Healthy Eating at Schools

By Amada Carrasquillo for SUST 210 online

How can parents have their children eat healthy? Perhaps by teaching as well as letting them be part of the process of how a vegetable is grown.  A local elementary school in Arlington Heights, as reported here by the Daily Herald, had their students plant seeds in their school garden last winter, and this fall they were able to taste their work. Students were able to taste a butternut squash soup that included vegetables they had planted in their garden. They had so many vegetables grown in the garden that they were able to have everyone in school try a taste, but also had plenty left over to donate to local food pantries.

Carrasquillo image 1Parents at Windsor Elementary teamed up to create a garden at the school to promote nutrition and healthy eating towards the kids. Thanks to the First Lady Michelle Obama’s “Lets Move” program, parents have been able for the third straight year to plant seeds, as well as influence and encourage students in discovering how their vegetables are grown.

These parents are just not initiating and implementing healthy eating habits among the children, they are also starting a new program called “Green Team,” which hopes to expose them to conservation and environmental projects. Parents are taking steps to the next level to make sure that the students at Windsor are aware of the environment and the importance of keeping it safe.

Carrasquillo image 2Prior to working at Whole Foods Market, I use to work at an elementary school in the Chicagoland area, where they had students participate in the gardening of beautiful flowers, vegetables, and herbs. Each week, children would go out to the playgrounds to water and plant the seeds as well as maintain the garden by weeding, pruning, and picking up litter. Companies like Whole Foods Market have started new programs to raise money to create gardens in local Chicago Public Schools, to promote healthy and better eating habits.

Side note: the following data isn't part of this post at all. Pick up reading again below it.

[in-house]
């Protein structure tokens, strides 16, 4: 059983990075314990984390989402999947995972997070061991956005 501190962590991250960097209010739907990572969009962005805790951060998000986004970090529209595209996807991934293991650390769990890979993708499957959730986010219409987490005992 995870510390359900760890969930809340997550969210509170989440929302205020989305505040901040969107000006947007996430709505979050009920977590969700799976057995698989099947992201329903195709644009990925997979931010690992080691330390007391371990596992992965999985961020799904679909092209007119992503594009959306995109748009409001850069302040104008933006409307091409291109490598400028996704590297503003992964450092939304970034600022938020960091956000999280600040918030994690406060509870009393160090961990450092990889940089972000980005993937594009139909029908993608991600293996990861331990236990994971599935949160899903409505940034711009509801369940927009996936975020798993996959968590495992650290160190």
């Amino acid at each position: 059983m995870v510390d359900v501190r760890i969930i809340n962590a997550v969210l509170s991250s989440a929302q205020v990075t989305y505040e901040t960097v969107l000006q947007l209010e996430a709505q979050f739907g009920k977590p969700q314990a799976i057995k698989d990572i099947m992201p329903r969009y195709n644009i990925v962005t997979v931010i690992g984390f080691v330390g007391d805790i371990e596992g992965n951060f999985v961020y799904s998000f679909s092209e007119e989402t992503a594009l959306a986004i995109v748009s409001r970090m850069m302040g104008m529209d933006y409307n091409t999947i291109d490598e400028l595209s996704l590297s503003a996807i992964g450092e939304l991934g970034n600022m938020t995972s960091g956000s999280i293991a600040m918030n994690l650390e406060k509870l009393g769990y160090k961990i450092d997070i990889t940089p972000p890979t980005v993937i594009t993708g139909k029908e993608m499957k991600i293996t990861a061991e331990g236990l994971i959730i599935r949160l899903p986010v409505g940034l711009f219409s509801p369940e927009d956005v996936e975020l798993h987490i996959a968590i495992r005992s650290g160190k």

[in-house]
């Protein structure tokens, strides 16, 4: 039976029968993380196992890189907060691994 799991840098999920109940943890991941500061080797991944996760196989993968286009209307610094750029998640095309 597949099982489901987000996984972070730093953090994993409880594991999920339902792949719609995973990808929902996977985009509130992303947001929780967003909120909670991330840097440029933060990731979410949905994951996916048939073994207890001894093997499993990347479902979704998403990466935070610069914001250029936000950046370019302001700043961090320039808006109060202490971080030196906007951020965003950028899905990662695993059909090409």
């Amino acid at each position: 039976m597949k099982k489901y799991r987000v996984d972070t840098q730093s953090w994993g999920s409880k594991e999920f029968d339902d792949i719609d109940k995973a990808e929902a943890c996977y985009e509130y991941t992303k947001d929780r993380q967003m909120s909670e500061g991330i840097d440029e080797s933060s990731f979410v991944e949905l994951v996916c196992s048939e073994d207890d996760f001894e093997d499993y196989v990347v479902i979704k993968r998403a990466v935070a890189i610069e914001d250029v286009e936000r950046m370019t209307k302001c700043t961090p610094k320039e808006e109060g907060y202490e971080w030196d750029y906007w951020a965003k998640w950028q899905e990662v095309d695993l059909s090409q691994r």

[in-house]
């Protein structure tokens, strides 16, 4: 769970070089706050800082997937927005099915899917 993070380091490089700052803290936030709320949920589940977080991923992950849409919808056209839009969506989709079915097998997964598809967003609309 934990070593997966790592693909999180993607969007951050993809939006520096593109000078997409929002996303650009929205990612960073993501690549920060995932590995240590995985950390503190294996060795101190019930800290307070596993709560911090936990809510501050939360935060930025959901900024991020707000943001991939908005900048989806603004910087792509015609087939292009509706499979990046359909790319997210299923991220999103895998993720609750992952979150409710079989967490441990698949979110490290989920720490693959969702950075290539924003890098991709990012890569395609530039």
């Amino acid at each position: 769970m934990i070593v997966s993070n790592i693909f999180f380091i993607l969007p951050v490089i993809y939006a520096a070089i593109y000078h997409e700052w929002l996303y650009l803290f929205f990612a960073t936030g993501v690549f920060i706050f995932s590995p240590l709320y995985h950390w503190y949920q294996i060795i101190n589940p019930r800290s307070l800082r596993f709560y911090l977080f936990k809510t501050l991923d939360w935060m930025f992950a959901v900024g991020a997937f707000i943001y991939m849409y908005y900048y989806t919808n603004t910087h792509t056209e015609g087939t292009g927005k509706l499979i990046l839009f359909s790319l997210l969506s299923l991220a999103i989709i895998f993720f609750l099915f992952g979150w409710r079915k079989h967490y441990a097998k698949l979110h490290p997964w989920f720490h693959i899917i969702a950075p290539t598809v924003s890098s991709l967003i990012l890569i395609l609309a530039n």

It is wonderful that volunteers, parents, teachers, businesses, and communities are trying to create environmental awareness and build new programs focused on the younger generation. It is important that we keep on motivating and teaching future generations on how are planet should be taken care of, even if it is just starting by eating healthy. With more programs like this, children can start making better environmental choices that are not only going to help them but sustain our planet’s resources.

Each week during the Fall 2013 semester, students in Prof. Mike Bryson’s SUST 210 Sustainable Future online class at Roosevelt University will contribute blog posts on suburban sustainability issues to the Schaumburg’s Sustainable Future website.

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About Suburban Sustainability

Founder and editor of the Schaumburg's Sustainability Future social media project (est. Earth Day, 2011)
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